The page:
What if you could run your whole job from a messaging app? Imagine doing your expenses or requesting human resources forms through a simple chat interface, or using an instant message to respond to customer complaints or to start a conference call with your colleagues.
Thatâs the future envisioned by Slack, the fast-growing group-messaging start-up.
About two million people a day now use Slack, mainly to chat with others at work. On Tuesday, the company is unveiling a couple of initiatives that will add new capabilities to the system. The first is an app store that will let developers of business software more easily plug their programs into Slack. Together with its investors, the company is also creating an $ 80 million fund to invest in apps that can be integrated with Slack.
The goal, according to Stewart Butterfield, Slackâs co-founder and chief executive, is to transform Slack from a messaging app into something even more central to peopleâs jobs â a chat-based control panel for the modern workplace.
âIf Slack can put a little bit of the information that youâd use from other apps right into Slack, itâs a huge win,â Mr. Butterfield said in an interview.
He described an integration with Birdly, an expense-management app that runs in Slack. Instead of filling out a bunch of web-based forms to file an expense â as you might do with the terrible expense-reporting system at your job â Birdly lets you submit the expense by chatting with an automated program, or a bot, in Slack.
âYou send the bot a photo of a receipt, and it asks you some questions about the expense,â Mr. Butterfield said. âThen you are done.â
Slack has always offered integration with other apps, but until now, adding the extra functionality involved a lot of work for developers and users. The new system streamlines the process.
âItâs much more like being able to install an app on your phone,â said April Underwood, the executive in charge of the companyâs efforts to transform Slack into a âplatformâ that can run all kinds of software. âNow youâll go to the Slack app directory, search for apps in different categories and easily add them to your team.â
In its first incarnation, the directory will feature 150 apps that are compatible with Slack, including programs from Google, Twitter, Dropbox and Box.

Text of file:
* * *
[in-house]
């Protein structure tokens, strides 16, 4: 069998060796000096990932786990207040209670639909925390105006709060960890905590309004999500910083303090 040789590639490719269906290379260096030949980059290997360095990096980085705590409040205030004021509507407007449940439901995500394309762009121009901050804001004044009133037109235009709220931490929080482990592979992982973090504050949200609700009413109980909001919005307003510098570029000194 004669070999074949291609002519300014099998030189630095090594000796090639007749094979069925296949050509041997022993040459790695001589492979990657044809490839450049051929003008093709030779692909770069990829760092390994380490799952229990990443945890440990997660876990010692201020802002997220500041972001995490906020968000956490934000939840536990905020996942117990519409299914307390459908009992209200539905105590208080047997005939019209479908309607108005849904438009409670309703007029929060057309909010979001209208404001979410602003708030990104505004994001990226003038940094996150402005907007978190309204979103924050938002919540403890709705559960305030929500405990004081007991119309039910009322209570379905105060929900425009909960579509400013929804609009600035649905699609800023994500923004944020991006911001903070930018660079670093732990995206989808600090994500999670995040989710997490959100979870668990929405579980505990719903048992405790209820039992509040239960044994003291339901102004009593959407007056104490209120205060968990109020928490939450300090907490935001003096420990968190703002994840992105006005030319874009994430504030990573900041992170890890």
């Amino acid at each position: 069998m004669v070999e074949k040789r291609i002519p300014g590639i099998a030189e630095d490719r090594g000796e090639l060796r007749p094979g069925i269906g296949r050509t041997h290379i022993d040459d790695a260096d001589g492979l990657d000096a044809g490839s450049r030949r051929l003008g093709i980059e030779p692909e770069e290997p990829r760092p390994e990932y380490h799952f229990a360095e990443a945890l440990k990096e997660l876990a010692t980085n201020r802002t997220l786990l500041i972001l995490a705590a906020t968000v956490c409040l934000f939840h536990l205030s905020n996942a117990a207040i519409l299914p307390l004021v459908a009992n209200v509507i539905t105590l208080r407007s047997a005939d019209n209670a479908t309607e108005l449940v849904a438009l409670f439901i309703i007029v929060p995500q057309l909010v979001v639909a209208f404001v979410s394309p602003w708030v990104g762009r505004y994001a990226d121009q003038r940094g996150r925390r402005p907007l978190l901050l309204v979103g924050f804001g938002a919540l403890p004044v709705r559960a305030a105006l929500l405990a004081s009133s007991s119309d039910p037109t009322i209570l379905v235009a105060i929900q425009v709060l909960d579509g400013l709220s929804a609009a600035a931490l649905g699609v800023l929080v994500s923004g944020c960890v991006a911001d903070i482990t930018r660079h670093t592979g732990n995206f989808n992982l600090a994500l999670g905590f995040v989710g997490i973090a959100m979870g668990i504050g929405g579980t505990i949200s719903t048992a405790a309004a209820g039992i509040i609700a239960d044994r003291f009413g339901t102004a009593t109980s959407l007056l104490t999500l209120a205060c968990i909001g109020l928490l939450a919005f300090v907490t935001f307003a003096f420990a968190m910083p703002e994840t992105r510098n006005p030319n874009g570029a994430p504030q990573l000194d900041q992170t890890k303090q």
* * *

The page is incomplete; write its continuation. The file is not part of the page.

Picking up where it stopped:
Slack offers a free service, but it makes money by charging businesses a per-user fee for a version of the program that offers additional features. The company now has 570,000 paid users. (The New York Times is one of the companies that pays for its employees to use Slack.) Slack faces competition from a number of business-focused collaborative software companies, most notably Atlassian, the Australian company that floated its stock on the Nasdaq last week. Atlassian makes HipChat, one of Slackâs chief rivals, which also offers integration with other applications.
“I look at this as the next big app economy,” said Steve Goldsmith, Atlassian’s general manager for HipChat. “Every business is going to want to build an experience in team chat, because that’s where customers are.”
In April, Slack raised $ 160 million from investors in a financing round that valued the company at close to $ 3 billion. At the time, Mr. Butterfield said the company did not have any immediate need for the money, and in fact most of the funds are still in the bank. But he said then that the investment would be used for strategic opportunities that could alter Slackâs direction. The app store is one such opportunity.
âSlack is useful all by itself, but itâs much more useful if all these things are integrated with it,â Mr. Butterfield said. âTo the extent that we can accelerate the pace of third-party development on Slack, that comes back to us in the form of happier users â and theyâre more likely to stick with Slack, and thereâs more momentum behind us.â
About 10 percent of Slackâs staff of around 300 people is now devoted to working on integration with other apps, he said. Half of the new $ 80 million app development fund will come from Slackâs own bank account. The other $ 40 million will come from Slackâs existing investors, including the firms Accel, Andreessen Horowitz, Index Ventures, Kleiner Perkins Caufield & Byers, Spark Capital and Social Capital.